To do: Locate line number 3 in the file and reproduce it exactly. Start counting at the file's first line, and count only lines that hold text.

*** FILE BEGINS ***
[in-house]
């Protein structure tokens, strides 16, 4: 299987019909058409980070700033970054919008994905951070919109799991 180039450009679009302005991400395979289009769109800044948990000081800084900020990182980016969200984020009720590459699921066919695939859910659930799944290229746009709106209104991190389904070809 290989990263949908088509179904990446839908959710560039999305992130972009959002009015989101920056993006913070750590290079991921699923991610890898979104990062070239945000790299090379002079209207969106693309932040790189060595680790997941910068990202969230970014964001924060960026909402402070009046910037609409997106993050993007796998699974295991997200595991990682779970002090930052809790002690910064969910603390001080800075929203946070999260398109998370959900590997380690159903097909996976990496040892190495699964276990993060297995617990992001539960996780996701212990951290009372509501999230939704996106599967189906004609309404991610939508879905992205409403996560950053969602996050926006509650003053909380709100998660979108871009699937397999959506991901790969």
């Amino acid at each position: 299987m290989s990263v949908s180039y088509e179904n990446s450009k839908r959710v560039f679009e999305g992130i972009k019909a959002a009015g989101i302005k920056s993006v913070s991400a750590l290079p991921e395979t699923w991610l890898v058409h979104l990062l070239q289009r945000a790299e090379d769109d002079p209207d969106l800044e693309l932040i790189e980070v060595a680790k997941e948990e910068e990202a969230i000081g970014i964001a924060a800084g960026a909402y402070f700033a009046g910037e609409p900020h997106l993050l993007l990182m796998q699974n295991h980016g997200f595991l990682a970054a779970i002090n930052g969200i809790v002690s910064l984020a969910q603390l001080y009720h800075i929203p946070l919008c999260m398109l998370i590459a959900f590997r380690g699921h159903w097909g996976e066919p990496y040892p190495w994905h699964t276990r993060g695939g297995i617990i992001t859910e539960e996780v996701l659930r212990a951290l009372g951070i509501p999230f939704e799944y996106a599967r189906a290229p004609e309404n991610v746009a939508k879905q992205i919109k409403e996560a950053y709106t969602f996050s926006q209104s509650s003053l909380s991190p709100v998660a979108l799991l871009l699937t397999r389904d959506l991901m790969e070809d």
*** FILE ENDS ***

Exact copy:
């Amino acid at each position: 299987m290989s990263v949908s180039y088509e179904n990446s450009k839908r959710v560039f679009e999305g992130i972009k019909a959002a009015g989101i302005k920056s993006v913070s991400a750590l290079p991921e395979t699923w991610l890898v058409h979104l990062l070239q289009r945000a790299e090379d769109d002079p209207d969106l800044e693309l932040i790189e980070v060595a680790k997941e948990e910068e990202a969230i000081g970014i964001a924060a800084g960026a909402y402070f700033a009046g910037e609409p900020h997106l993050l993007l990182m796998q699974n295991h980016g997200f595991l990682a970054a779970i002090n930052g969200i809790v002690s910064l984020a969910q603390l001080y009720h800075i929203p946070l919008c999260m398109l998370i590459a959900f590997r380690g699921h159903w097909g996976e066919p990496y040892p190495w994905h699964t276990r993060g695939g297995i617990i992001t859910e539960e996780v996701l659930r212990a951290l009372g951070i509501p999230f939704e799944y996106a599967r189906a290229p004609e309404n991610v746009a939508k879905q992205i919109k409403e996560a950053y709106t969602f996050s926006q209104s509650s003053l909380s991190p709100v998660a979108l799991l871009l699937t397999r389904d959506l991901m790969e070809d």